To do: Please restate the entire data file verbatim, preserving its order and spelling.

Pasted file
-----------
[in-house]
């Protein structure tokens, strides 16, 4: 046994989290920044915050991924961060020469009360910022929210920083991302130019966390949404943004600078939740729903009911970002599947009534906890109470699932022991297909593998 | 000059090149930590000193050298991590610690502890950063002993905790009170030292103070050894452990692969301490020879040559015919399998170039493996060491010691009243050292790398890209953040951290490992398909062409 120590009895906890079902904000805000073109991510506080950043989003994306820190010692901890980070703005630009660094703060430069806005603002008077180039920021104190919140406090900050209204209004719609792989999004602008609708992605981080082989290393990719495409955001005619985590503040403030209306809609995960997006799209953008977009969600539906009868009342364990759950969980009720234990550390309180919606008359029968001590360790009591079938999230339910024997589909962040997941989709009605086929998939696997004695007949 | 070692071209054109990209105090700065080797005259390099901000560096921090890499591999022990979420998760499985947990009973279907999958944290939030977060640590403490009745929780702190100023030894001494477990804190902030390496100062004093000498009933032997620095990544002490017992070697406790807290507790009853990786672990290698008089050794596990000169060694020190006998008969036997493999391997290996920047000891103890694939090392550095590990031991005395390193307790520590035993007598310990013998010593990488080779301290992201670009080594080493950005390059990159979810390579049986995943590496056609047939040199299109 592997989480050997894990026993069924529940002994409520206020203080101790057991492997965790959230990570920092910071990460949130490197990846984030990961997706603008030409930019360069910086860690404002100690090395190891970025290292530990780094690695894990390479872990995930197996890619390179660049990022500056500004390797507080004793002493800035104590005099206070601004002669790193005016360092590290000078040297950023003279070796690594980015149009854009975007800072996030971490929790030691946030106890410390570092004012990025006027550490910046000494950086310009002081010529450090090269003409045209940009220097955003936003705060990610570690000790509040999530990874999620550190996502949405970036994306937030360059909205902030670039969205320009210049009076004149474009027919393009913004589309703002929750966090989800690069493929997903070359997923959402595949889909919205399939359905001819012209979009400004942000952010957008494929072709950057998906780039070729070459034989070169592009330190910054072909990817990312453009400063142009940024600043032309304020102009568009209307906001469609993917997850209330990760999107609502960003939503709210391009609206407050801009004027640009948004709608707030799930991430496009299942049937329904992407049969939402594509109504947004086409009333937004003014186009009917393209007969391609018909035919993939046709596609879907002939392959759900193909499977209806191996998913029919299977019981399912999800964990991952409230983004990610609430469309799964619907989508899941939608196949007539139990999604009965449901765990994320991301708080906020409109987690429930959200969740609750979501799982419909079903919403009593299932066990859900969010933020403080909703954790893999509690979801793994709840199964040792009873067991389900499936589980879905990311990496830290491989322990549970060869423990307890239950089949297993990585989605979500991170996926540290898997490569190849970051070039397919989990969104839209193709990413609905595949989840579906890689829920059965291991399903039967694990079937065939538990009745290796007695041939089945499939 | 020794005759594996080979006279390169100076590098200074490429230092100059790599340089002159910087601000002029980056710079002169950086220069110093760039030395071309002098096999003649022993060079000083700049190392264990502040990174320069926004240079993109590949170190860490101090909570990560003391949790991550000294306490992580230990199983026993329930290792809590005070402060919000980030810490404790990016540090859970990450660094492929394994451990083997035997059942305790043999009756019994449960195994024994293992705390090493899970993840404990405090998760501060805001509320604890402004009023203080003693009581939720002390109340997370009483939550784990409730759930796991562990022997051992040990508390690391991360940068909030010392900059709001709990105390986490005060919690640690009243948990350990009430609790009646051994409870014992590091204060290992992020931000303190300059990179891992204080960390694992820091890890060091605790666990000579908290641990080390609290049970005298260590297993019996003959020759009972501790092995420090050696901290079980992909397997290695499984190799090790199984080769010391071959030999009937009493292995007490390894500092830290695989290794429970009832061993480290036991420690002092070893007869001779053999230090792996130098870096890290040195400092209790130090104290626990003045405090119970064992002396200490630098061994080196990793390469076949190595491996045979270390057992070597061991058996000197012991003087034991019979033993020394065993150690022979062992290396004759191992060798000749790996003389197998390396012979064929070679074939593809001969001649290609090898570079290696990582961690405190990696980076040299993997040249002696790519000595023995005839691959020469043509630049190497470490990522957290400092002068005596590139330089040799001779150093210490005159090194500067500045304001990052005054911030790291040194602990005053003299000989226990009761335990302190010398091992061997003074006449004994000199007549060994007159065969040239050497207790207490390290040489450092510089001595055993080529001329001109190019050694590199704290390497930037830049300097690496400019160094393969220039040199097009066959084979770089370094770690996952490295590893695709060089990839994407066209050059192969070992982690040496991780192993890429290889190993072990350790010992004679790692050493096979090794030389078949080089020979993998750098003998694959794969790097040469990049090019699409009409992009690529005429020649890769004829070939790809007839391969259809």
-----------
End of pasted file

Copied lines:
[in-house]
């Protein structure tokens, strides 16, 4: 046994989290920044915050991924961060020469009360910022929210920083991302130019966390949404943004600078939740729903009911970002599947009534906890109470699932022991297909593998 | 000059090149930590000193050298991590610690502890950063002993905790009170030292103070050894452990692969301490020879040559015919399998170039493996060491010691009243050292790398890209953040951290490992398909062409 120590009895906890079902904000805000073109991510506080950043989003994306820190010692901890980070703005630009660094703060430069806005603002008077180039920021104190919140406090900050209204209004719609792989999004602008609708992605981080082989290393990719495409955001005619985590503040403030209306809609995960997006799209953008977009969600539906009868009342364990759950969980009720234990550390309180919606008359029968001590360790009591079938999230339910024997589909962040997941989709009605086929998939696997004695007949 | 070692071209054109990209105090700065080797005259390099901000560096921090890499591999022990979420998760499985947990009973279907999958944290939030977060640590403490009745929780702190100023030894001494477990804190902030390496100062004093000498009933032997620095990544002490017992070697406790807290507790009853990786672990290698008089050794596990000169060694020190006998008969036997493999391997290996920047000891103890694939090392550095590990031991005395390193307790520590035993007598310990013998010593990488080779301290992201670009080594080493950005390059990159979810390579049986995943590496056609047939040199299109 592997989480050997894990026993069924529940002994409520206020203080101790057991492997965790959230990570920092910071990460949130490197990846984030990961997706603008030409930019360069910086860690404002100690090395190891970025290292530990780094690695894990390479872990995930197996890619390179660049990022500056500004390797507080004793002493800035104590005099206070601004002669790193005016360092590290000078040297950023003279070796690594980015149009854009975007800072996030971490929790030691946030106890410390570092004012990025006027550490910046000494950086310009002081010529450090090269003409045209940009220097955003936003705060990610570690000790509040999530990874999620550190996502949405970036994306937030360059909205902030670039969205320009210049009076004149474009027919393009913004589309703002929750966090989800690069493929997903070359997923959402595949889909919205399939359905001819012209979009400004942000952010957008494929072709950057998906780039070729070459034989070169592009330190910054072909990817990312453009400063142009940024600043032309304020102009568009209307906001469609993917997850209330990760999107609502960003939503709210391009609206407050801009004027640009948004709608707030799930991430496009299942049937329904992407049969939402594509109504947004086409009333937004003014186009009917393209007969391609018909035919993939046709596609879907002939392959759900193909499977209806191996998913029919299977019981399912999800964990991952409230983004990610609430469309799964619907989508899941939608196949007539139990999604009965449901765990994320991301708080906020409109987690429930959200969740609750979501799982419909079903919403009593299932066990859900969010933020403080909703954790893999509690979801793994709840199964040792009873067991389900499936589980879905990311990496830290491989322990549970060869423990307890239950089949297993990585989605979500991170996926540290898997490569190849970051070039397919989990969104839209193709990413609905595949989840579906890689829920059965291991399903039967694990079937065939538990009745290796007695041939089945499939 | 020794005759594996080979006279390169100076590098200074490429230092100059790599340089002159910087601000002029980056710079002169950086220069110093760039030395071309002098096999003649022993060079000083700049190392264990502040990174320069926004240079993109590949170190860490101090909570990560003391949790991550000294306490992580230990199983026993329930290792809590005070402060919000980030810490404790990016540090859970990450660094492929394994451990083997035997059942305790043999009756019994449960195994024994293992705390090493899970993840404990405090998760501060805001509320604890402004009023203080003693009581939720002390109340997370009483939550784990409730759930796991562990022997051992040990508390690391991360940068909030010392900059709001709990105390986490005060919690640690009243948990350990009430609790009646051994409870014992590091204060290992992020931000303190300059990179891992204080960390694992820091890890060091605790666990000579908290641990080390609290049970005298260590297993019996003959020759009972501790092995420090050696901290079980992909397997290695499984190799090790199984080769010391071959030999009937009493292995007490390894500092830290695989290794429970009832061993480290036991420690002092070893007869001779053999230090792996130098870096890290040195400092209790130090104290626990003045405090119970064992002396200490630098061994080196990793390469076949190595491996045979270390057992070597061991058996000197012991003087034991019979033993020394065993150690022979062992290396004759191992060798000749790996003389197998390396012979064929070679074939593809001969001649290609090898570079290696990582961690405190990696980076040299993997040249002696790519000595023995005839691959020469043509630049190497470490990522957290400092002068005596590139330089040799001779150093210490005159090194500067500045304001990052005054911030790291040194602990005053003299000989226990009761335990302190010398091992061997003074006449004994000199007549060994007159065969040239050497207790207490390290040489450092510089001595055993080529001329001109190019050694590199704290390497930037830049300097690496400019160094393969220039040199097009066959084979770089370094770690996952490295590893695709060089990839994407066209050059192969070992982690040496991780192993890429290889190993072990350790010992004679790692050493096979090794030389078949080089020979993998750098003998694959794969790097040469990049090019699409009409992009690529005429020649890769004829070939790809007839391969259809």